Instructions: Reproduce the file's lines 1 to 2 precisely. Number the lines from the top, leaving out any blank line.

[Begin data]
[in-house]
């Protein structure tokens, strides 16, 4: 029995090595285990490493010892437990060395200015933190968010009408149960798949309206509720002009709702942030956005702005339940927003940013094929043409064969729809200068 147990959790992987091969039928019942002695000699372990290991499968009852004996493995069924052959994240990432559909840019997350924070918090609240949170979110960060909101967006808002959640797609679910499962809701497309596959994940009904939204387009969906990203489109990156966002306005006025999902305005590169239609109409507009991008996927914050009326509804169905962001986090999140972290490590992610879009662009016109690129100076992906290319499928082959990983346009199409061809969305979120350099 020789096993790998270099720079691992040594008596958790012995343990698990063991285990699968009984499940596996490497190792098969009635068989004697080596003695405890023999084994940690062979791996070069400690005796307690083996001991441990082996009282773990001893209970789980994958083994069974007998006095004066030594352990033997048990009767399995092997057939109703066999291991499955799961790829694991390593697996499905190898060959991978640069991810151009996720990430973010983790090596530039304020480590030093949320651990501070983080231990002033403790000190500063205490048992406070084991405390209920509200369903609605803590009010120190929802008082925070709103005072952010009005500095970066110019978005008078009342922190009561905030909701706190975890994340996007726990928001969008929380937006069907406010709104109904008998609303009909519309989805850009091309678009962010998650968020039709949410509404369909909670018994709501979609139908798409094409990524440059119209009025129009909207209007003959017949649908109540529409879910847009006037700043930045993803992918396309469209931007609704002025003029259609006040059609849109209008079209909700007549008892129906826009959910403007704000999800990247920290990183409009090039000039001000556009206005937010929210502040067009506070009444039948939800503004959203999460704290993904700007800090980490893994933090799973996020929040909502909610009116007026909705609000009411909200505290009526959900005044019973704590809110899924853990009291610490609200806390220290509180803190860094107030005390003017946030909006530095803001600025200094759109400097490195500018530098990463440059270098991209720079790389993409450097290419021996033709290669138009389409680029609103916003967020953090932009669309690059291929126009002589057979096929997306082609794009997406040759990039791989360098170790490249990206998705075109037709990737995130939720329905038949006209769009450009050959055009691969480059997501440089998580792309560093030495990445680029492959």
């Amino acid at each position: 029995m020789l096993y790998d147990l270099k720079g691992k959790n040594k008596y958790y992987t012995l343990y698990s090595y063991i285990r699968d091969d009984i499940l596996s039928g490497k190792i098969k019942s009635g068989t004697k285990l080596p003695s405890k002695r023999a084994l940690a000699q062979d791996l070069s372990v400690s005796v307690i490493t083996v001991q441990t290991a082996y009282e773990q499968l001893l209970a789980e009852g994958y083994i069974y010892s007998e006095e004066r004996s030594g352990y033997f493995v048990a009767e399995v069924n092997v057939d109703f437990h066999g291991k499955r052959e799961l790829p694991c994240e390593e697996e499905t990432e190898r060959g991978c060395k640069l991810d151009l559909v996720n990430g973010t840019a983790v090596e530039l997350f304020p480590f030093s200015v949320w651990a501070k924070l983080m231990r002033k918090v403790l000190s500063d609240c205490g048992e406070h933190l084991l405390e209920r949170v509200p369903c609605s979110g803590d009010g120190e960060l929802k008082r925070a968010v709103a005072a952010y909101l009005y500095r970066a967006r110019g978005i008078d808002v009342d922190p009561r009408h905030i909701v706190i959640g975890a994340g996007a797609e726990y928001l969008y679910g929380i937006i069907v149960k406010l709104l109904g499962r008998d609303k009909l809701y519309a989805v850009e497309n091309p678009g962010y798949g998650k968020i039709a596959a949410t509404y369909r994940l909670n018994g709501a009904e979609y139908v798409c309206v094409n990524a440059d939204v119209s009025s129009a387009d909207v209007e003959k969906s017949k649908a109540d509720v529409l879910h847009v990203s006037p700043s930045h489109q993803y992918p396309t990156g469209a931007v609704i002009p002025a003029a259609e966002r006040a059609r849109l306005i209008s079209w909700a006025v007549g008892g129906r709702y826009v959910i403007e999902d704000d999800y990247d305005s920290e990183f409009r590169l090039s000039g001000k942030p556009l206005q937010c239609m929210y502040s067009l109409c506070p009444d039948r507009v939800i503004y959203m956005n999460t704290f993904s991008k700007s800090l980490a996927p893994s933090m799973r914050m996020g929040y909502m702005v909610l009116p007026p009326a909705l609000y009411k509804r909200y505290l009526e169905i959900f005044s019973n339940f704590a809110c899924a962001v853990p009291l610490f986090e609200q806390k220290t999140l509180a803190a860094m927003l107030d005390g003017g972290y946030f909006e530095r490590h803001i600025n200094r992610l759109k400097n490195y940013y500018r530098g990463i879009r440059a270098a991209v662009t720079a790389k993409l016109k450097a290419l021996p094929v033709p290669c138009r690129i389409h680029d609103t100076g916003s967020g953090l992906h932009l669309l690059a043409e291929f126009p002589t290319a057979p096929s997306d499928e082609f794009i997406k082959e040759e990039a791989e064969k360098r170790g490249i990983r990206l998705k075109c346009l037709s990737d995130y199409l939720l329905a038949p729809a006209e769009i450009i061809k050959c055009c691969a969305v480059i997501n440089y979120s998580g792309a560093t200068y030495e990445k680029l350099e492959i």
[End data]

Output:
[in-house]
């Protein structure tokens, strides 16, 4: 029995090595285990490493010892437990060395200015933190968010009408149960798949309206509720002009709702942030956005702005339940927003940013094929043409064969729809200068 147990959790992987091969039928019942002695000699372990290991499968009852004996493995069924052959994240990432559909840019997350924070918090609240949170979110960060909101967006808002959640797609679910499962809701497309596959994940009904939204387009969906990203489109990156966002306005006025999902305005590169239609109409507009991008996927914050009326509804169905962001986090999140972290490590992610879009662009016109690129100076992906290319499928082959990983346009199409061809969305979120350099 020789096993790998270099720079691992040594008596958790012995343990698990063991285990699968009984499940596996490497190792098969009635068989004697080596003695405890023999084994940690062979791996070069400690005796307690083996001991441990082996009282773990001893209970789980994958083994069974007998006095004066030594352990033997048990009767399995092997057939109703066999291991499955799961790829694991390593697996499905190898060959991978640069991810151009996720990430973010983790090596530039304020480590030093949320651990501070983080231990002033403790000190500063205490048992406070084991405390209920509200369903609605803590009010120190929802008082925070709103005072952010009005500095970066110019978005008078009342922190009561905030909701706190975890994340996007726990928001969008929380937006069907406010709104109904008998609303009909519309989805850009091309678009962010998650968020039709949410509404369909909670018994709501979609139908798409094409990524440059119209009025129009909207209007003959017949649908109540529409879910847009006037700043930045993803992918396309469209931007609704002025003029259609006040059609849109209008079209909700007549008892129906826009959910403007704000999800990247920290990183409009090039000039001000556009206005937010929210502040067009506070009444039948939800503004959203999460704290993904700007800090980490893994933090799973996020929040909502909610009116007026909705609000009411909200505290009526959900005044019973704590809110899924853990009291610490609200806390220290509180803190860094107030005390003017946030909006530095803001600025200094759109400097490195500018530098990463440059270098991209720079790389993409450097290419021996033709290669138009389409680029609103916003967020953090932009669309690059291929126009002589057979096929997306082609794009997406040759990039791989360098170790490249990206998705075109037709990737995130939720329905038949006209769009450009050959055009691969480059997501440089998580792309560093030495990445680029492959």